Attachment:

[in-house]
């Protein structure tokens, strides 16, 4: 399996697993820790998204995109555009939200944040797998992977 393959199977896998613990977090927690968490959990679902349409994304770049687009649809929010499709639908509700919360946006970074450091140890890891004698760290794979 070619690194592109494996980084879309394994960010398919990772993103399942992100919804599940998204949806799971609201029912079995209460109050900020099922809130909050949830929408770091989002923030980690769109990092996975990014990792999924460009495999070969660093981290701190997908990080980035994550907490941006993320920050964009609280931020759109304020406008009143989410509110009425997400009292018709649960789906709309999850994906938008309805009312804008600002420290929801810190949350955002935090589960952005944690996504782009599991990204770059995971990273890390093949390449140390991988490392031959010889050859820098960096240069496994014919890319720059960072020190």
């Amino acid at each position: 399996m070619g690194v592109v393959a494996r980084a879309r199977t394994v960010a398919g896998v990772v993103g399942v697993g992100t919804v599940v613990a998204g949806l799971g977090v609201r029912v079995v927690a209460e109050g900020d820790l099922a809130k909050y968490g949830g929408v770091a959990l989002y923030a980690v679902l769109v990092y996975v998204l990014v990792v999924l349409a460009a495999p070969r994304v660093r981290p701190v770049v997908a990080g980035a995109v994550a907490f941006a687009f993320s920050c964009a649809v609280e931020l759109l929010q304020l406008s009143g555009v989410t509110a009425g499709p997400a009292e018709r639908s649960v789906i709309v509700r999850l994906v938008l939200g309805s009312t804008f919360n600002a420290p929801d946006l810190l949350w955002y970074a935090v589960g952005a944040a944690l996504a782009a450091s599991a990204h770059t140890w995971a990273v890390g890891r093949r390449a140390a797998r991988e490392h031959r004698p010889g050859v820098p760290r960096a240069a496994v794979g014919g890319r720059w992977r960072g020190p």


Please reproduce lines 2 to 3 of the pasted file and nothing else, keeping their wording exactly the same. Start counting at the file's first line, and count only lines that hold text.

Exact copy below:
């Protein structure tokens, strides 16, 4: 399996697993820790998204995109555009939200944040797998992977 393959199977896998613990977090927690968490959990679902349409994304770049687009649809929010499709639908509700919360946006970074450091140890890891004698760290794979 070619690194592109494996980084879309394994960010398919990772993103399942992100919804599940998204949806799971609201029912079995209460109050900020099922809130909050949830929408770091989002923030980690769109990092996975990014990792999924460009495999070969660093981290701190997908990080980035994550907490941006993320920050964009609280931020759109304020406008009143989410509110009425997400009292018709649960789906709309999850994906938008309805009312804008600002420290929801810190949350955002935090589960952005944690996504782009599991990204770059995971990273890390093949390449140390991988490392031959010889050859820098960096240069496994014919890319720059960072020190």
């Amino acid at each position: 399996m070619g690194v592109v393959a494996r980084a879309r199977t394994v960010a398919g896998v990772v993103g399942v697993g992100t919804v599940v613990a998204g949806l799971g977090v609201r029912v079995v927690a209460e109050g900020d820790l099922a809130k909050y968490g949830g929408v770091a959990l989002y923030a980690v679902l769109v990092y996975v998204l990014v990792v999924l349409a460009a495999p070969r994304v660093r981290p701190v770049v997908a990080g980035a995109v994550a907490f941006a687009f993320s920050c964009a649809v609280e931020l759109l929010q304020l406008s009143g555009v989410t509110a009425g499709p997400a009292e018709r639908s649960v789906i709309v509700r999850l994906v938008l939200g309805s009312t804008f919360n600002a420290p929801d946006l810190l949350w955002y970074a935090v589960g952005a944040a944690l996504a782009a450091s599991a990204h770059t140890w995971a990273v890390g890891r093949r390449a140390a797998r991988e490392h031959r004698p010889g050859v820098p760290r960096a240069a496994v794979g014919g890319r720059w992977r960072g020190p």